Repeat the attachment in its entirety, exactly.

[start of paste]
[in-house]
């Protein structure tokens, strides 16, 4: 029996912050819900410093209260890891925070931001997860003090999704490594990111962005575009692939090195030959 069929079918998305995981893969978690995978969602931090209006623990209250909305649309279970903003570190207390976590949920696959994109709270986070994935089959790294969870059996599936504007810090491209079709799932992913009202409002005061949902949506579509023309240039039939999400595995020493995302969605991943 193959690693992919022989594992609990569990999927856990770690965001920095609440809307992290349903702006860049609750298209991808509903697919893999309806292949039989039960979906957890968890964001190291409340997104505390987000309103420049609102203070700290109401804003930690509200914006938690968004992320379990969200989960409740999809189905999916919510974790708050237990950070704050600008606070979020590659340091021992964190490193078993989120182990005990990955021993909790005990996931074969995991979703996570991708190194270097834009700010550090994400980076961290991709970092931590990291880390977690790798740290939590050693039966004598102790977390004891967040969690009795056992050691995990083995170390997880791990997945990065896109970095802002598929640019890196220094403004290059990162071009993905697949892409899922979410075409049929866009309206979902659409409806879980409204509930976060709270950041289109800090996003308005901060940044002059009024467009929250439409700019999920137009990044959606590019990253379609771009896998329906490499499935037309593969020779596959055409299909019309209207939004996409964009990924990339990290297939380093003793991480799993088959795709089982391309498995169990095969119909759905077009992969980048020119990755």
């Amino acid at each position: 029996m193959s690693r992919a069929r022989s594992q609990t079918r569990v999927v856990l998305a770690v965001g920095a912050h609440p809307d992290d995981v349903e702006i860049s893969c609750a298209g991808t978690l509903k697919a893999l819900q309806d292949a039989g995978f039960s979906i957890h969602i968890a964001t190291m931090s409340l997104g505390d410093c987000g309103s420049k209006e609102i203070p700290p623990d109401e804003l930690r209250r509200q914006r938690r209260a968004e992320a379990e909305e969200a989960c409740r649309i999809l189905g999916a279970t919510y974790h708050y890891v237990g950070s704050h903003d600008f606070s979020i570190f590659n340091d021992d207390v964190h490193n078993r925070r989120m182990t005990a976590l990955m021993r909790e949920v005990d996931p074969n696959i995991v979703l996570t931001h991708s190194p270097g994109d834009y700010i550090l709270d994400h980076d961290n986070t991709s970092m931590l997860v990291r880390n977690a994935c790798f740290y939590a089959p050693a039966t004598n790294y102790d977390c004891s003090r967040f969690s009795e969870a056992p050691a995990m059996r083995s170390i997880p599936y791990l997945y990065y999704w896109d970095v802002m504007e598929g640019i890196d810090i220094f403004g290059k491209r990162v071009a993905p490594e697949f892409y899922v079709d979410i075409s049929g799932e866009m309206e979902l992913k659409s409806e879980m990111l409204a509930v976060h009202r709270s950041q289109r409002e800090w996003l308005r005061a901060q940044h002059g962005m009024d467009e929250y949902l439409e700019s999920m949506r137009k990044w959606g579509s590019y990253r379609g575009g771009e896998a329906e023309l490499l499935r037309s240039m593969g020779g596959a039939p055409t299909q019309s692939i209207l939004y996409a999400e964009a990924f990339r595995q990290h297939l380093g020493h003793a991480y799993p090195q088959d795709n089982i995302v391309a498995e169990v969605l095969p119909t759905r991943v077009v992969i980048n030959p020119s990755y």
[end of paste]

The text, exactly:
[in-house]
């Protein structure tokens, strides 16, 4: 029996912050819900410093209260890891925070931001997860003090999704490594990111962005575009692939090195030959 069929079918998305995981893969978690995978969602931090209006623990209250909305649309279970903003570190207390976590949920696959994109709270986070994935089959790294969870059996599936504007810090491209079709799932992913009202409002005061949902949506579509023309240039039939999400595995020493995302969605991943 193959690693992919022989594992609990569990999927856990770690965001920095609440809307992290349903702006860049609750298209991808509903697919893999309806292949039989039960979906957890968890964001190291409340997104505390987000309103420049609102203070700290109401804003930690509200914006938690968004992320379990969200989960409740999809189905999916919510974790708050237990950070704050600008606070979020590659340091021992964190490193078993989120182990005990990955021993909790005990996931074969995991979703996570991708190194270097834009700010550090994400980076961290991709970092931590990291880390977690790798740290939590050693039966004598102790977390004891967040969690009795056992050691995990083995170390997880791990997945990065896109970095802002598929640019890196220094403004290059990162071009993905697949892409899922979410075409049929866009309206979902659409409806879980409204509930976060709270950041289109800090996003308005901060940044002059009024467009929250439409700019999920137009990044959606590019990253379609771009896998329906490499499935037309593969020779596959055409299909019309209207939004996409964009990924990339990290297939380093003793991480799993088959795709089982391309498995169990095969119909759905077009992969980048020119990755």
């Amino acid at each position: 029996m193959s690693r992919a069929r022989s594992q609990t079918r569990v999927v856990l998305a770690v965001g920095a912050h609440p809307d992290d995981v349903e702006i860049s893969c609750a298209g991808t978690l509903k697919a893999l819900q309806d292949a039989g995978f039960s979906i957890h969602i968890a964001t190291m931090s409340l997104g505390d410093c987000g309103s420049k209006e609102i203070p700290p623990d109401e804003l930690r209250r509200q914006r938690r209260a968004e992320a379990e909305e969200a989960c409740r649309i999809l189905g999916a279970t919510y974790h708050y890891v237990g950070s704050h903003d600008f606070s979020i570190f590659n340091d021992d207390v964190h490193n078993r925070r989120m182990t005990a976590l990955m021993r909790e949920v005990d996931p074969n696959i995991v979703l996570t931001h991708s190194p270097g994109d834009y700010i550090l709270d994400h980076d961290n986070t991709s970092m931590l997860v990291r880390n977690a994935c790798f740290y939590a089959p050693a039966t004598n790294y102790d977390c004891s003090r967040f969690s009795e969870a056992p050691a995990m059996r083995s170390i997880p599936y791990l997945y990065y999704w896109d970095v802002m504007e598929g640019i890196d810090i220094f403004g290059k491209r990162v071009a993905p490594e697949f892409y899922v079709d979410i075409s049929g799932e866009m309206e979902l992913k659409s409806e879980m990111l409204a509930v976060h009202r709270s950041q289109r409002e800090w996003l308005r005061a901060q940044h002059g962005m009024d467009e929250y949902l439409e700019s999920m949506r137009k990044w959606g579509s590019y990253r379609g575009g771009e896998a329906e023309l490499l499935r037309s240039m593969g020779g596959a039939p055409t299909q019309s692939i209207l939004y996409a999400e964009a990924f990339r595995q990290h297939l380093g020493h003793a991480y799993p090195q088959d795709n089982i995302v391309a498995e169990v969605l095969p119909t759905r991943v077009v992969i980048n030959p020119s990755y």